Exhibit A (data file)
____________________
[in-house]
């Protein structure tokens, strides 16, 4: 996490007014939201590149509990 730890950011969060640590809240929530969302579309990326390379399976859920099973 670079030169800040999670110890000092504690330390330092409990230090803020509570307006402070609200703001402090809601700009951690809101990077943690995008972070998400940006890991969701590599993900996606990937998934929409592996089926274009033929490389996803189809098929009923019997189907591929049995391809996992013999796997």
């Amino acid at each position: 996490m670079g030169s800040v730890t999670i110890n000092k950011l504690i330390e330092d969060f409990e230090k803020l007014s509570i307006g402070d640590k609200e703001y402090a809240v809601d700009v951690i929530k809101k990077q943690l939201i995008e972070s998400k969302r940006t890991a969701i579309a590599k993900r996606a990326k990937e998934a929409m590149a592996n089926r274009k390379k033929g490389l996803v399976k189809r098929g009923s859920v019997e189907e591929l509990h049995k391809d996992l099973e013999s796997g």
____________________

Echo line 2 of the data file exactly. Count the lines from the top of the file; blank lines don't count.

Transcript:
């Protein structure tokens, strides 16, 4: 996490007014939201590149509990 730890950011969060640590809240929530969302579309990326390379399976859920099973 670079030169800040999670110890000092504690330390330092409990230090803020509570307006402070609200703001402090809601700009951690809101990077943690995008972070998400940006890991969701590599993900996606990937998934929409592996089926274009033929490389996803189809098929009923019997189907591929049995391809996992013999796997």